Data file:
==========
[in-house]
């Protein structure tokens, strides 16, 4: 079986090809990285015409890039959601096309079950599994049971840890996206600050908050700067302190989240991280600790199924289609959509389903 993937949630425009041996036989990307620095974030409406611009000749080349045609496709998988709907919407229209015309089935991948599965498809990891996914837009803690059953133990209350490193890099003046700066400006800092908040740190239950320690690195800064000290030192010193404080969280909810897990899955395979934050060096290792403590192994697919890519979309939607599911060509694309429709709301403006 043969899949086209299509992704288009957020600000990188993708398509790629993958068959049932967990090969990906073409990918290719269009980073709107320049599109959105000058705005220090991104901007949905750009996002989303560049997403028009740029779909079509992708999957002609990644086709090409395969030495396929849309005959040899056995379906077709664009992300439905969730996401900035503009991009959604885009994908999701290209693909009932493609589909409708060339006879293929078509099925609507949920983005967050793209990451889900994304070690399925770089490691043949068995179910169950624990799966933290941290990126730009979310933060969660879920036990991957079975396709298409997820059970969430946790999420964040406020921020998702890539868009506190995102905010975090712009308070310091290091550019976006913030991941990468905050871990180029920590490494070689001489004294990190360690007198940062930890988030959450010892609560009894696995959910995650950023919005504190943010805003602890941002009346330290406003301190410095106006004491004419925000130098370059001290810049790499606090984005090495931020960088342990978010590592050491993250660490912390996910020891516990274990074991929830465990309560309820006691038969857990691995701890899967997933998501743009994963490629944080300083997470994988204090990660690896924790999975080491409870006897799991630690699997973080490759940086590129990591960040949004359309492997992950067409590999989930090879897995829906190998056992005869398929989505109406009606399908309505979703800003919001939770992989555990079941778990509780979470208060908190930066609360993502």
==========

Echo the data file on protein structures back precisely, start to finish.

[in-house]
């Protein structure tokens, strides 16, 4: 079986090809990285015409890039959601096309079950599994049971840890996206600050908050700067302190989240991280600790199924289609959509389903 993937949630425009041996036989990307620095974030409406611009000749080349045609496709998988709907919407229209015309089935991948599965498809990891996914837009803690059953133990209350490193890099003046700066400006800092908040740190239950320690690195800064000290030192010193404080969280909810897990899955395979934050060096290792403590192994697919890519979309939607599911060509694309429709709301403006 043969899949086209299509992704288009957020600000990188993708398509790629993958068959049932967990090969990906073409990918290719269009980073709107320049599109959105000058705005220090991104901007949905750009996002989303560049997403028009740029779909079509992708999957002609990644086709090409395969030495396929849309005959040899056995379906077709664009992300439905969730996401900035503009991009959604885009994908999701290209693909009932493609589909409708060339006879293929078509099925609507949920983005967050793209990451889900994304070690399925770089490691043949068995179910169950624990799966933290941290990126730009979310933060969660879920036990991957079975396709298409997820059970969430946790999420964040406020921020998702890539868009506190995102905010975090712009308070310091290091550019976006913030991941990468905050871990180029920590490494070689001489004294990190360690007198940062930890988030959450010892609560009894696995959910995650950023919005504190943010805003602890941002009346330290406003301190410095106006004491004419925000130098370059001290810049790499606090984005090495931020960088342990978010590592050491993250660490912390996910020891516990274990074991929830465990309560309820006691038969857990691995701890899967997933998501743009994963490629944080300083997470994988204090990660690896924790999975080491409870006897799991630690699997973080490759940086590129990591960040949004359309492997992950067409590999989930090879897995829906190998056992005869398929989505109406009606399908309505979703800003919001939770992989555990079941778990509780979470208060908190930066609360993502």